Maui News

VIDEO: Friends Mourn Loss of Kula Crash Victims

March 26, 2012, 7:39 PM HST
* Updated March 27, 4:53 PM
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Kula roadside memorial. Photo by Wendy Osher.

[flashvideo file= /] By Wendy Osher

Family and friends of five people killed in a Sunday morning crash on the Kula Highway, gathered at a roadside memorial this afternoon to pay their respects.

“They were always laughing, always smiling, just so happy living life to the fullest; and then something like this happens.  It’s just not fair,” said Bree Poopaa of Lahaina who knew all five victims.  “They were so young and they were supposed to grow up,” she said.

Poopaa described one of her friends, 19-year-old Pukalani resident Annastachia Cruz-Kalua, as an amazing Tahitian dancer who had dreams of going to college.

Both Cruz-Kalua and the 21-year-old Pukalani man who was driving the vehicle, were members of the same Polynesian dance troupe, said friends.  The driver identified by friends as Libert “Fiji” Qalivere, was the only one from the vehicle who survived the crash.  He remained hospitalized in stable condition at last report.


“Fiji is like the most responsible one I know of my boyfriend’s friends,” said Poopaa.


“We all kind-of had our moment where the blame comes out, but to be honest, I’ll fight for Fiji. He wasn’t in the wrong,” said friend Wylan Myers of Paia.

Friends say another victim, 20-year-old Karl Barrack, was the cousin of the driver.

In all, five people were ejected from the Dodge vehicle and were fatally injured, when the car crossed the center line and collided into another vehicle just south of the Kula 200 Hoopalua subdivision.

Kula roadside memorial. Photo by Wendy Osher.


The impact of the collision was such that the Dodge was severed in half with the pieces landing approximately 185 feet apart from each other, according to Maui police.

“All of these people in that accident were pretty much my family,” said Haiku resident Akoni English.  “I grew up with them since sixth grade–they’re practically my brothers and my sisters, especially Karl.”

English lived at the same home as 20-year-old Pukalani resident, Karl Barrack, who died after being transported to the Maui Memorial Medical Center on Sunday morning.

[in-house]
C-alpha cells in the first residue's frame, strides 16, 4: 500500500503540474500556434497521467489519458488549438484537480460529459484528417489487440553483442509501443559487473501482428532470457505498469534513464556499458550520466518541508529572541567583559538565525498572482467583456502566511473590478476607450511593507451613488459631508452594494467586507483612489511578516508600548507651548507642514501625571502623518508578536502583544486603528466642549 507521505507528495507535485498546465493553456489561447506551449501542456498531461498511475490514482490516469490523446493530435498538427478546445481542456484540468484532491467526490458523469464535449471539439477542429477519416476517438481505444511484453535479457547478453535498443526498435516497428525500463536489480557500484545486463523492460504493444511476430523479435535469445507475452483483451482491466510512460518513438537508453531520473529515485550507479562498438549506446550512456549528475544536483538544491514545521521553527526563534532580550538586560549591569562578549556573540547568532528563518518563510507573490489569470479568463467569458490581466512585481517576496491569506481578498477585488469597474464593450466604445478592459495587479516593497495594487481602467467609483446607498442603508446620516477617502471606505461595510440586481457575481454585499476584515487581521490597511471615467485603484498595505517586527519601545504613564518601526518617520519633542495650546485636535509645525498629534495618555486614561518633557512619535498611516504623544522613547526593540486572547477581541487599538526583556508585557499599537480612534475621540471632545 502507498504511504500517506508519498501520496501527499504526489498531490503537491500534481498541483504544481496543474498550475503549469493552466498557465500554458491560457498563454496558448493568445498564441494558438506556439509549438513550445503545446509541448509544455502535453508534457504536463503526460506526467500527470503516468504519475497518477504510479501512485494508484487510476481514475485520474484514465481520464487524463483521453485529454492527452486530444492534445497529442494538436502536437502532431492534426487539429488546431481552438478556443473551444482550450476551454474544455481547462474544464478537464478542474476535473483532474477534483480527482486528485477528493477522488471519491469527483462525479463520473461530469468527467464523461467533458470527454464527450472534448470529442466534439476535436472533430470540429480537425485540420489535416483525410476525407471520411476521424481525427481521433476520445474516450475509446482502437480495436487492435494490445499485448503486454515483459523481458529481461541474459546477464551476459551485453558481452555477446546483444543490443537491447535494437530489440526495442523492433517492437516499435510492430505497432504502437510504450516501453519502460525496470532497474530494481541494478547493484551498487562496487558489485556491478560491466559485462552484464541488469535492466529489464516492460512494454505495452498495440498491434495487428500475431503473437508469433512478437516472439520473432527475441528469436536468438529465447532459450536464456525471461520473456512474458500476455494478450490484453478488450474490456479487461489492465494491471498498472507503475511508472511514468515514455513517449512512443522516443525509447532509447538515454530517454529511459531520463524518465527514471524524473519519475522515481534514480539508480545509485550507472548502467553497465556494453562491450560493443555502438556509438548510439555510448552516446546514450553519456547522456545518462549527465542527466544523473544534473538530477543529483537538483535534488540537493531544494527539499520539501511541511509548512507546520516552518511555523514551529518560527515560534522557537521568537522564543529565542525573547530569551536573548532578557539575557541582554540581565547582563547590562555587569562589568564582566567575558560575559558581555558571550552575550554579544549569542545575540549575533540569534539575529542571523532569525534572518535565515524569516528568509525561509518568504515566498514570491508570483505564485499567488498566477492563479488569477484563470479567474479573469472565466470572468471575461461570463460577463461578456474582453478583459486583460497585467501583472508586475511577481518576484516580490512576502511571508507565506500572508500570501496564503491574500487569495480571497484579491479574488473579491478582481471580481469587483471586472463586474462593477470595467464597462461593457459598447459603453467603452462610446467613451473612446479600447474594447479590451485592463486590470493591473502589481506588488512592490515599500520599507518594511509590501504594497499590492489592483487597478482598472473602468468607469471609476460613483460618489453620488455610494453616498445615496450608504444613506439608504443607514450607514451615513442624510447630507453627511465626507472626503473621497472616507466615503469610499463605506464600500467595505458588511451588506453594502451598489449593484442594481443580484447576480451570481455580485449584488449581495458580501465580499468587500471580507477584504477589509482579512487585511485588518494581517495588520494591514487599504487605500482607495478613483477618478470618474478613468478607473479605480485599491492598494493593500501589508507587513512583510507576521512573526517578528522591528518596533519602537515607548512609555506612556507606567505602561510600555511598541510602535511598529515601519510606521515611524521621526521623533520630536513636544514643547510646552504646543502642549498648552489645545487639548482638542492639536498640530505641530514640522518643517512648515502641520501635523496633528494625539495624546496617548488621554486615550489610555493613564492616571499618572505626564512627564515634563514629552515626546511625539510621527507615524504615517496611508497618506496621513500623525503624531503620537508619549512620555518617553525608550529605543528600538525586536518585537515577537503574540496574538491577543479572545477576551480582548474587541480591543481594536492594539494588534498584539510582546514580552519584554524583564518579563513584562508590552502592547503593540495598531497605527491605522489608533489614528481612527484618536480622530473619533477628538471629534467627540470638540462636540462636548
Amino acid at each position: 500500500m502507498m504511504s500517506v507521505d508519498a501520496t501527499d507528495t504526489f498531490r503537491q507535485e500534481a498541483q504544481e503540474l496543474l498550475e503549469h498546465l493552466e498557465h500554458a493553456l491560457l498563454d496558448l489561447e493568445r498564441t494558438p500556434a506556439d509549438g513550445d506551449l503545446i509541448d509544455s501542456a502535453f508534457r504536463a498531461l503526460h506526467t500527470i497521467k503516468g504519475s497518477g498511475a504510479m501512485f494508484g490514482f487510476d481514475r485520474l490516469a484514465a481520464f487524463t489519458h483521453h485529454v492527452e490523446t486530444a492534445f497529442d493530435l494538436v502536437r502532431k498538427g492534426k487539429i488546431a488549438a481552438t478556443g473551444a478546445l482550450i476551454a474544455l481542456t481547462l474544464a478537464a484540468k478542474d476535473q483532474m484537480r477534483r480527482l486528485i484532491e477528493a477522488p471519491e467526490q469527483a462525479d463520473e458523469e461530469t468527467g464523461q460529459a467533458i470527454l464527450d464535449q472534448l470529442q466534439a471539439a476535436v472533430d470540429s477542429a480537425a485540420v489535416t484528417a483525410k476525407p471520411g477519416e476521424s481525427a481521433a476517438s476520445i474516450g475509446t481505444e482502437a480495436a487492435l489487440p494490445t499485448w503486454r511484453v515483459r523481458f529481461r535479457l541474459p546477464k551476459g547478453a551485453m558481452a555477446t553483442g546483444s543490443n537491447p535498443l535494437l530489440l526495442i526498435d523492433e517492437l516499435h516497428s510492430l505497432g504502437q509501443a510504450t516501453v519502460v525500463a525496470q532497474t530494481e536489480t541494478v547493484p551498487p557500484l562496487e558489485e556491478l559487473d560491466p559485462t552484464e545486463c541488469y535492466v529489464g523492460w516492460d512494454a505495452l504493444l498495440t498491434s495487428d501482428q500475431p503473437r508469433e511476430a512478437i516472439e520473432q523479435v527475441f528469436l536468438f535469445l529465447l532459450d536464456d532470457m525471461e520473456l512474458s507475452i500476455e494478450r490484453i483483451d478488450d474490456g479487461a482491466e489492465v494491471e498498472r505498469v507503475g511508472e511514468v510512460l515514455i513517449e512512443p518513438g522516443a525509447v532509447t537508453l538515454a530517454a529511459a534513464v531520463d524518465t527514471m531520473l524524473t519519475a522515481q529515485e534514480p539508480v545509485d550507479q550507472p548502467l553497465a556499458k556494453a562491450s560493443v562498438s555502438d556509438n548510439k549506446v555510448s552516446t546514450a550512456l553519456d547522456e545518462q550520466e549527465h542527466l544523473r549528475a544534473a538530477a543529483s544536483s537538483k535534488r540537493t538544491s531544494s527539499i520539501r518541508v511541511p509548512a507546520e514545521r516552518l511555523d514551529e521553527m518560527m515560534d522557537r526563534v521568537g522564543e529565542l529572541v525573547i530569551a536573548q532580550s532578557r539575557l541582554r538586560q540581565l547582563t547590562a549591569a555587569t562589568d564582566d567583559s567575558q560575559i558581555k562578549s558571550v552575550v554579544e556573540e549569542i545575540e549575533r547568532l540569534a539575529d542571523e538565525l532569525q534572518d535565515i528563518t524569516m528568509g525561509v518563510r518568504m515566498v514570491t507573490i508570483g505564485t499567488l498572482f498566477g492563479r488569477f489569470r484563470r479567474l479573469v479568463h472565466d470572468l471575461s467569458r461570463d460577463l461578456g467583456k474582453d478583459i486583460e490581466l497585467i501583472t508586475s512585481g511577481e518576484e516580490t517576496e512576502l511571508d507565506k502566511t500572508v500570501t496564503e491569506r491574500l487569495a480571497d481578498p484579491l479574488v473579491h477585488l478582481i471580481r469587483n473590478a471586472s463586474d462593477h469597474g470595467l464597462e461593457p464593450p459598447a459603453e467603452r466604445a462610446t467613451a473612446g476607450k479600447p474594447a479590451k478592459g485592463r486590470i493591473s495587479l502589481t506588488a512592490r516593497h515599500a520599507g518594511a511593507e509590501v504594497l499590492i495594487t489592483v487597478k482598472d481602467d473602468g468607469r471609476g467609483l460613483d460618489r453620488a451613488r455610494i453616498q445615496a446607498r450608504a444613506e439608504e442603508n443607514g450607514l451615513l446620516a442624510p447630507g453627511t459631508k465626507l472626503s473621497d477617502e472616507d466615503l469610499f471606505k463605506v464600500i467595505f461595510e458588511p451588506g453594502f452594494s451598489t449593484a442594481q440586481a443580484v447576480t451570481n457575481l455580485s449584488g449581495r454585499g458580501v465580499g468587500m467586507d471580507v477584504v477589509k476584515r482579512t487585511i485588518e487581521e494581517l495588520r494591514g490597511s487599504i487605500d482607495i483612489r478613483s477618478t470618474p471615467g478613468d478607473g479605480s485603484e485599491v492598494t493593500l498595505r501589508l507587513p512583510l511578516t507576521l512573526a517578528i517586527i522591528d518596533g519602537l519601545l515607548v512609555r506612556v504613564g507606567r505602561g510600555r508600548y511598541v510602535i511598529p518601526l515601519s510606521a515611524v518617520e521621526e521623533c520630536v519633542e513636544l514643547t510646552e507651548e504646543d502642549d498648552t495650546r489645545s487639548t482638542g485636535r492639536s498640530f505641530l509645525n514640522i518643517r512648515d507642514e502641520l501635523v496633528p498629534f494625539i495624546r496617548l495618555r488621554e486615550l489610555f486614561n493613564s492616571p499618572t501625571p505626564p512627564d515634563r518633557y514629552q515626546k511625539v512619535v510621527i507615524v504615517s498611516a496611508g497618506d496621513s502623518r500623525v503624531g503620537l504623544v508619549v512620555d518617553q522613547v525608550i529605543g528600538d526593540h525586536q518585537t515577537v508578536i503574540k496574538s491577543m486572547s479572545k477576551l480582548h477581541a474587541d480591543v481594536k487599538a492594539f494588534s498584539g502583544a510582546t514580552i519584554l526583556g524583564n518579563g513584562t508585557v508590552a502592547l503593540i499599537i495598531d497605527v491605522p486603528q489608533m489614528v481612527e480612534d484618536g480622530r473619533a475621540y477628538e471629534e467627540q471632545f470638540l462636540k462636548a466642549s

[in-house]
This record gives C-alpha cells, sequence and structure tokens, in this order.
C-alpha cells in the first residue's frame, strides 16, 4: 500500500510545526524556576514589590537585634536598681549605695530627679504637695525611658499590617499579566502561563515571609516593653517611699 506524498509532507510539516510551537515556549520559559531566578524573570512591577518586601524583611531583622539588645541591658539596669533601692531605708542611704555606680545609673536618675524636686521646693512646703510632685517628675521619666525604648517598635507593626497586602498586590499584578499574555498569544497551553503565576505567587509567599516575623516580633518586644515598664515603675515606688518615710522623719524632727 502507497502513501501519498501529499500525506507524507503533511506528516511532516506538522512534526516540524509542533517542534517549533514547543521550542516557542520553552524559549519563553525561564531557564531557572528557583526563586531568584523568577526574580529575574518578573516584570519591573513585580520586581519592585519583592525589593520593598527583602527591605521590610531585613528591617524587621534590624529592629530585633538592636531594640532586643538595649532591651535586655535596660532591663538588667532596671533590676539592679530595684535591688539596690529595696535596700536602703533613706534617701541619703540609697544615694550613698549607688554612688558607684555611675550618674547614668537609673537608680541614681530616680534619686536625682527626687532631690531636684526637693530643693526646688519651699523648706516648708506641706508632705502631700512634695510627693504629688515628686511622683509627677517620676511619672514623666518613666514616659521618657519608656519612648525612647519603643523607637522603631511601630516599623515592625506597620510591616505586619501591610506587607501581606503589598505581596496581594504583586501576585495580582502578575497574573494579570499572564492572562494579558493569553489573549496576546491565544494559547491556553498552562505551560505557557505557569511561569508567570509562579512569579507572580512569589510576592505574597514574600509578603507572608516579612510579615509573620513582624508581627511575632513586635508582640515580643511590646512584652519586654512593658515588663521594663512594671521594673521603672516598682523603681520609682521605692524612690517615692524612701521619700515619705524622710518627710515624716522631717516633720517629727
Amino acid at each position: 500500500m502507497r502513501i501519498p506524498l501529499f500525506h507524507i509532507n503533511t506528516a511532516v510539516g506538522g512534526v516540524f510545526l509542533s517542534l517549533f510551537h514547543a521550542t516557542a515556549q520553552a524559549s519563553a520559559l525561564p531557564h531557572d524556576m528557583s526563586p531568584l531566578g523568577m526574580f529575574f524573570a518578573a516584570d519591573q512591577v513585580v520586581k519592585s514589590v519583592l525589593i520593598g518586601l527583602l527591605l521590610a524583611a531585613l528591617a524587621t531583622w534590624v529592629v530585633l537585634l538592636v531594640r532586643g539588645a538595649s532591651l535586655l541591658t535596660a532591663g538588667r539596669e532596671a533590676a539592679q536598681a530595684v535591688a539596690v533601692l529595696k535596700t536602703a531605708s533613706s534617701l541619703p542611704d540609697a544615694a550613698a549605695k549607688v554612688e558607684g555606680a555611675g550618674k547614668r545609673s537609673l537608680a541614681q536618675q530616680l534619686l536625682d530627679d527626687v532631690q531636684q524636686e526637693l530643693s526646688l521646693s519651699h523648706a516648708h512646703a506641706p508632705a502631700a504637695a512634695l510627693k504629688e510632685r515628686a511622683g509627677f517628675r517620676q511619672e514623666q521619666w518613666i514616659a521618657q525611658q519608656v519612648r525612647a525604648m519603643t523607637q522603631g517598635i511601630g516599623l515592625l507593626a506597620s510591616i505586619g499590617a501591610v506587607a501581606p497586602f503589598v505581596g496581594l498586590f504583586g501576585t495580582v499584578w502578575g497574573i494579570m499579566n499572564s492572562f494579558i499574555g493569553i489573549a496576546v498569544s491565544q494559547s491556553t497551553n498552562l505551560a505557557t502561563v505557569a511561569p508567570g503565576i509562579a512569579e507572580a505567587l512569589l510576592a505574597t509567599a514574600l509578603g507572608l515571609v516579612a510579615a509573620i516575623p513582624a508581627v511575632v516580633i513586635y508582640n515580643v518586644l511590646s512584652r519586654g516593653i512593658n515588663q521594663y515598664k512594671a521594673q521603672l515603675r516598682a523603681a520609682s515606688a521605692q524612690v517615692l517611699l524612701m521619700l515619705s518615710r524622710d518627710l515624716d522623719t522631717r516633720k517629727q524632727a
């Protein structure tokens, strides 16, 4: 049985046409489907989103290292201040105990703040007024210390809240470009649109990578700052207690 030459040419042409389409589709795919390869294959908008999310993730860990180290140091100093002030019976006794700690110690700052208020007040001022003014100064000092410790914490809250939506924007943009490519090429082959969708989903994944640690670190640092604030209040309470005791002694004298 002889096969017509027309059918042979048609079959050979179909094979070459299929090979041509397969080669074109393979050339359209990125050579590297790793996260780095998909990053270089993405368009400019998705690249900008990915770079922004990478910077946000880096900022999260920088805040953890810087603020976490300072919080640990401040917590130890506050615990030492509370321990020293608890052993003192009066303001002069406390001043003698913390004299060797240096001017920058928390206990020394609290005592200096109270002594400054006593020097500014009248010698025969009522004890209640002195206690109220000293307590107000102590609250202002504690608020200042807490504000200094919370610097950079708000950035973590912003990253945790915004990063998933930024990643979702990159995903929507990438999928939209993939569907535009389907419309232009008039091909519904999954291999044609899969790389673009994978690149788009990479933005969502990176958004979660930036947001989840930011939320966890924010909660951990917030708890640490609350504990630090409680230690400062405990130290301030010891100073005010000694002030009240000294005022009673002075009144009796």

“I promised myself that I would help protect him through whatever he needed, and I couldn’t do that,” said English.

Other victims of the crash included 20-year-olds: Remington Taylor Redwell of Lahaina, Steven R. Shaw of Lahaina, and Ambrose “A.J.” Momoa of Waiehu.

Kula roadside memorial. Photo by Wendy Osher.

Meantime, the three occupants of the Suzuki  all survived the impact of the head-on collision.  The driver, a 46-year-old male driver and his 47-year-old female front-seat passenger, were treated and released–both were wearing seatbelts.  A 55-year-old woman who was a passenger, was not wearing her seatbelt, and remained hospitalized at last report in stable condition.  All three occupants of the Suzuki were from Pukalani.

The group of young adults in the Dodge had gathered overnight for a get-together far out in the Kula/Kaupo region prior to the accident, according to friends.

“It was just a get-together.  It wasn’t a party; it wasn’t a rage; it was just under 20 people coming together as friends,” said Myers.  “One of the best nights of friends being together turned into one of the worst mornings,” he said.

“We were all just cruising on the beach having a good time, talking story,” said Myers.

While police suspect speed and alcohol as factors in the crash, Myers described the driver as sober, but tired.  “That guy took maybe one beer the entire night; and the only thing is, strictly I feel, they were just tired–they were all tired,” he said.

Myers said Anastachia was supposed to have driven, “but she was extremely tired.”

“Only one person was still drunk at the moment and they had no intention of driving. Everyone else stopped drinking hours before,” said Myers.

Kula roadside memorial. Photo by Wendy Osher.

Other friends still wanted others to know the dangers of drinking and the importance of seatbelt safety.

“Especially if you’re going to have that much people, you shouldn’t have your car keys.  Somebody should have taken your car keys; and wear your seatbelt when you’re driving because obviously, that can save your life,” said Poopaa.

“Don’t drink and drive,” said English.  “Always have a designated driver.  Always wear your seatbelt.  Never take life for granted.  Keep your friends close to you because everybody goes–it’s sad to say–everybody has thier day and this shouldn’t have been theirs.”

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